This article previously appeared on Crossfader
We’re here to tell you what’s hot and what’s not in this week’s music roundup
Fabolous and Jadakiss – FRIDAY ON ELM STREET
Favorite Tracks: “Stand Up (featuring Future),” “Theme Music,” “Soul Food”
With an album named FRIDAY ON ELM STREET, one can expect the usual horrorcore tropes of visceral depictions of violence and depravity. This can be heard through various horrorcore standouts, such as some of the inventors of the genre, Three 6 Mafia, or spiritual successors such as $uicideboy$. While Fabolous and Jadakiss’s FRIDAY ON ELM STREET features well-structured tracks, solid rapping, and strong instrumentals, it fails to live up to its potential.
I usually despise Future for his drab songwriting and blatant overuse of Auto-Tune, yet his feature on track “Stand Up” fits quite well. The instrumental is dark and fast-paced, with dancing organ melodies playing throughout, giving it a genuinely skin-crawling feel. Future’s feature remains on the hook, not taking away from Fabolous’s solid flow and delivery. He is downright braggadocious lyrically, without offering much in terms of introspection: “But money don’t make real niggas / real niggas make money.” And while lyrically some cuts off FRIDAY ON ELM STREET can come off as derivative, the flow, delivery, and tight production more than make up for it. There are many cuts, such as “Soul Food,” that are on the complete opposite end of the spectrum of what would be considered horrorcore; the beat is very reminiscent of late-’90s/early 2000s West Coast hip hop, with soaring female vocal samples throughout, giving it an oddly nostalgic vibe. Fabolous and Jadakiss do a good job of playing a good cop-bad cop routine, with Fabolous delivering lyrics that reminisce about the difficulties of day-to-day life, while Jadakiss has a much more sinister delivery, with lyrics to match. The hype around FRIDAY ON ELM STREET was worth the wait in some senses, and it is undoubtedly a tight collection of hip hop tracks with the sheen of rose-tinted glasses. But as someone who went in expecting a Halloween and bloody horrorcore experience, there is undoubtedly a small sense of disappointment. [Will Turmon]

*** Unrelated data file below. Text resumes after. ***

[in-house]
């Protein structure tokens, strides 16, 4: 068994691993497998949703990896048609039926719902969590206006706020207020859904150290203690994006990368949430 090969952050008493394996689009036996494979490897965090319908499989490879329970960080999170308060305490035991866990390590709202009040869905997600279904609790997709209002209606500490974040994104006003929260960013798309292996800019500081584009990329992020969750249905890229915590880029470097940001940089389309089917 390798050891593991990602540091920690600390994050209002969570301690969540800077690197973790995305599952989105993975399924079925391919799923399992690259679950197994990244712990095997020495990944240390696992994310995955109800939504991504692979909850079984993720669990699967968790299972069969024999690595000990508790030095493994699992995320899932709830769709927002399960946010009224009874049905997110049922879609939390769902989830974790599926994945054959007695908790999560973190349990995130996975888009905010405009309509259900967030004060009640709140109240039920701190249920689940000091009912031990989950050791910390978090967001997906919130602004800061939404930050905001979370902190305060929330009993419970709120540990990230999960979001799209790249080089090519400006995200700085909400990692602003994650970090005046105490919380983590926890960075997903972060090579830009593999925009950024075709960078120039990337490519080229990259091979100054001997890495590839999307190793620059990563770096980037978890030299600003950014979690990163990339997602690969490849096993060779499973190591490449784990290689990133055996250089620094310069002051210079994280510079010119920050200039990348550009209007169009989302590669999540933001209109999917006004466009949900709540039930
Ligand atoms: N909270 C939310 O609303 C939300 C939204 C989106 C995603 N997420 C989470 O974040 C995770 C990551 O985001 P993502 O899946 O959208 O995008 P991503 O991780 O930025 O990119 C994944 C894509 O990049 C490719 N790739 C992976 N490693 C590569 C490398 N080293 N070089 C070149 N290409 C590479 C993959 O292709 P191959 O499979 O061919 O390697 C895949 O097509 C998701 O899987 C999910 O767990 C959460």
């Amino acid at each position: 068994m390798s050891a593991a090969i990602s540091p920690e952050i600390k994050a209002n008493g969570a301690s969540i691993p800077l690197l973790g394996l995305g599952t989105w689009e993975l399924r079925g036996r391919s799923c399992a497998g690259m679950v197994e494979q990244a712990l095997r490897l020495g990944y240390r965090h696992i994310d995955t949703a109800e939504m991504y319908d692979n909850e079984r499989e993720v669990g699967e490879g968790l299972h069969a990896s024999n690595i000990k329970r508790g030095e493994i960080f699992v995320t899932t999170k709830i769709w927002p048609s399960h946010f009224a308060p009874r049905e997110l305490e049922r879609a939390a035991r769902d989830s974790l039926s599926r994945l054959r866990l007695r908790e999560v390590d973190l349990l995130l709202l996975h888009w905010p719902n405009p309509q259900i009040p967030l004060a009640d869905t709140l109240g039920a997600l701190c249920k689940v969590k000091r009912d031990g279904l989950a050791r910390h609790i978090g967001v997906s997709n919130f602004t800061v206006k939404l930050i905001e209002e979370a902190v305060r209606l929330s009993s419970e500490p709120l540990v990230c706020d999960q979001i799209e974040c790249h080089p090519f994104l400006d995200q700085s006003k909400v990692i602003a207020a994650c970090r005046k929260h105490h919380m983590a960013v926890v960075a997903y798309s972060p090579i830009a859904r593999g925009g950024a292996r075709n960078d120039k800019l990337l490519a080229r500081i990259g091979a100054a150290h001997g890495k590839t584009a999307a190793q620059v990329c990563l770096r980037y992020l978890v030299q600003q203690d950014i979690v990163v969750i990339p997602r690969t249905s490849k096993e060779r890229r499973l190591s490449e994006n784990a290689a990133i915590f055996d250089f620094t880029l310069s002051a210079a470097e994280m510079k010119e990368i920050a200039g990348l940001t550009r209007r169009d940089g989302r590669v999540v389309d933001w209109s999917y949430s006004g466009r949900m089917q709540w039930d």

Mick Jenkins – OR MORE; THE ANXIOUS
Genre: Cloud Rap
Favorite Tracks: “C Is For CashMoney,” “Gucci Bag (featuring Michael Anthony),” “Energies (featuring Saba)”
OR MORE; THE ANXIOUS is the latest mixtape from Chicago MC on the rise, Mick Jenkins. This lo-fi installment is an interesting development and also some of my favorite work I’ve heard from the rapper. The project takes a laid-back approach while remaining captivating throughout, each beat being unique while maintaining a semblance of similarity that allows for the mixtape to cohesively flow. It’s an easy listen, equipped with thoughtful lyrics that prove Jenkins is going to maintain his status as a conscious rapper. On “Energies,” Jenkins raps: “Your intellect isn’t enough to protect you / they’ll disrespect you just to misdirect you / had me missing lessons / had me missing blessings.” It seems Mick is coming from a place of personal experience with this lyric, saying that there was a time when he relied solely on intellect to separate himself from people, which resulted in his missing out on the beautiful things in life. On “C Is For CashMoney,” Jenkins spits, “Your captions don’t save nobody / they castrating my body on camera.” In the age of social media activists, Jenkins is trying to put out a reminder that rarely do posts on social networks do as much for whatever the hotbed topic is if they’re not backed by action. This is something that we see over and over again with different topics cycling through our newsfeeds, and Jenkins is trying to shed light on the fact that whatever hashtag was trending two years ago is hardly something anyone remembers for more than a couple months.
OR MORE; THE ANXIOUS is a series of songs he claims are inspiring the sound for his next album, and it’s nice to see the thoughtful rapper moving in this direction sonically, as this lo-fi sound seems to bring out all the best qualities in his flow. The tape has features from Chicago’s very own Michael Anthony, as well as Saba, which shows Mick has no problem keeping it local, adding to the overall feel-good, homey vibes that are currently coming out of the Windy City. It would be a shame for anyone who considers themselves a fan of the genre to sleep on OR MORE; THE ANXIOUS. [Emmett Garvey]
Noel Gallagher’s High Flying Birds – WHO BUILT THE MOON?
Genre: Pop Rock
Favorite Songs: “She Taught Me How To Fly,” “The Man Who Built The Moon,” “End Credits (Wednesday Part 2)”